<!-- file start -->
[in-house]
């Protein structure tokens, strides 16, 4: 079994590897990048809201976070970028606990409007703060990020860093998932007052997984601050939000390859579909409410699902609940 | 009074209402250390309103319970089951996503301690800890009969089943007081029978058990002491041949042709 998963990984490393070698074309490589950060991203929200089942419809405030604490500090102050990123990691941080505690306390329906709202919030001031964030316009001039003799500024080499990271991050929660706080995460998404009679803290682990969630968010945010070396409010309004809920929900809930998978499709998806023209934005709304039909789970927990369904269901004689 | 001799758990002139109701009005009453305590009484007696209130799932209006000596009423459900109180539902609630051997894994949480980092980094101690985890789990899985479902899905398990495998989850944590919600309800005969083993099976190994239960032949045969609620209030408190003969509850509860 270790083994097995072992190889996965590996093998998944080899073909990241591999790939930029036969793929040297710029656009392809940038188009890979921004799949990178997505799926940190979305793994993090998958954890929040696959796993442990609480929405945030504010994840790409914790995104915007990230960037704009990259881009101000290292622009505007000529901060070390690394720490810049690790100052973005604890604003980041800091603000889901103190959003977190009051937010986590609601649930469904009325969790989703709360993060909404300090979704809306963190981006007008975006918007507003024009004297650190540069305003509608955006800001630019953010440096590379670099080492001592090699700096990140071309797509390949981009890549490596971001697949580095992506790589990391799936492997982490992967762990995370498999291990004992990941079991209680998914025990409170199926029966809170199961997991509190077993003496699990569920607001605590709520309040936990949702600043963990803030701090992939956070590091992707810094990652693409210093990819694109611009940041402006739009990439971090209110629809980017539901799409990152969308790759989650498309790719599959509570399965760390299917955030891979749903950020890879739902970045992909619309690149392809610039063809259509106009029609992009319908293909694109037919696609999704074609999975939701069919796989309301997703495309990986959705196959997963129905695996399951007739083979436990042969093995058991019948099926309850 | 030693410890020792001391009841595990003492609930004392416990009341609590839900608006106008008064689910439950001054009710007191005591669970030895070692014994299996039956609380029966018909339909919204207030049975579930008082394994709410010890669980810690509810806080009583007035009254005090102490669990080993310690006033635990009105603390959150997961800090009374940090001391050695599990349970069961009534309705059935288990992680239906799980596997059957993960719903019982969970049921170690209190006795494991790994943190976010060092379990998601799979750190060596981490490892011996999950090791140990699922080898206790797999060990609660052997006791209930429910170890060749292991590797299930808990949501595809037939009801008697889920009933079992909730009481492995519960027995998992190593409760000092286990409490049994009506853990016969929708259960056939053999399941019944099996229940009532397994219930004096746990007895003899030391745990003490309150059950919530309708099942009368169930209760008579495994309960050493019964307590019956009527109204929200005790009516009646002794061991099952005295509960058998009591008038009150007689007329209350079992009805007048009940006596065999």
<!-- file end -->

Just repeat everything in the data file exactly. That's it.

[in-house]
């Protein structure tokens, strides 16, 4: 079994590897990048809201976070970028606990409007703060990020860093998932007052997984601050939000390859579909409410699902609940 | 009074209402250390309103319970089951996503301690800890009969089943007081029978058990002491041949042709 998963990984490393070698074309490589950060991203929200089942419809405030604490500090102050990123990691941080505690306390329906709202919030001031964030316009001039003799500024080499990271991050929660706080995460998404009679803290682990969630968010945010070396409010309004809920929900809930998978499709998806023209934005709304039909789970927990369904269901004689 | 001799758990002139109701009005009453305590009484007696209130799932209006000596009423459900109180539902609630051997894994949480980092980094101690985890789990899985479902899905398990495998989850944590919600309800005969083993099976190994239960032949045969609620209030408190003969509850509860 270790083994097995072992190889996965590996093998998944080899073909990241591999790939930029036969793929040297710029656009392809940038188009890979921004799949990178997505799926940190979305793994993090998958954890929040696959796993442990609480929405945030504010994840790409914790995104915007990230960037704009990259881009101000290292622009505007000529901060070390690394720490810049690790100052973005604890604003980041800091603000889901103190959003977190009051937010986590609601649930469904009325969790989703709360993060909404300090979704809306963190981006007008975006918007507003024009004297650190540069305003509608955006800001630019953010440096590379670099080492001592090699700096990140071309797509390949981009890549490596971001697949580095992506790589990391799936492997982490992967762990995370498999291990004992990941079991209680998914025990409170199926029966809170199961997991509190077993003496699990569920607001605590709520309040936990949702600043963990803030701090992939956070590091992707810094990652693409210093990819694109611009940041402006739009990439971090209110629809980017539901799409990152969308790759989650498309790719599959509570399965760390299917955030891979749903950020890879739902970045992909619309690149392809610039063809259509106009029609992009319908293909694109037919696609999704074609999975939701069919796989309301997703495309990986959705196959997963129905695996399951007739083979436990042969093995058991019948099926309850 | 030693410890020792001391009841595990003492609930004392416990009341609590839900608006106008008064689910439950001054009710007191005591669970030895070692014994299996039956609380029966018909339909919204207030049975579930008082394994709410010890669980810690509810806080009583007035009254005090102490669990080993310690006033635990009105603390959150997961800090009374940090001391050695599990349970069961009534309705059935288990992680239906799980596997059957993960719903019982969970049921170690209190006795494991790994943190976010060092379990998601799979750190060596981490490892011996999950090791140990699922080898206790797999060990609660052997006791209930429910170890060749292991590797299930808990949501595809037939009801008697889920009933079992909730009481492995519960027995998992190593409760000092286990409490049994009506853990016969929708259960056939053999399941019944099996229940009532397994219930004096746990007895003899030391745990003490309150059950919530309708099942009368169930209760008579495994309960050493019964307590019956009527109204929200005790009516009646002794061991099952005295509960058998009591008038009150007689007329209350079992009805007048009940006596065999």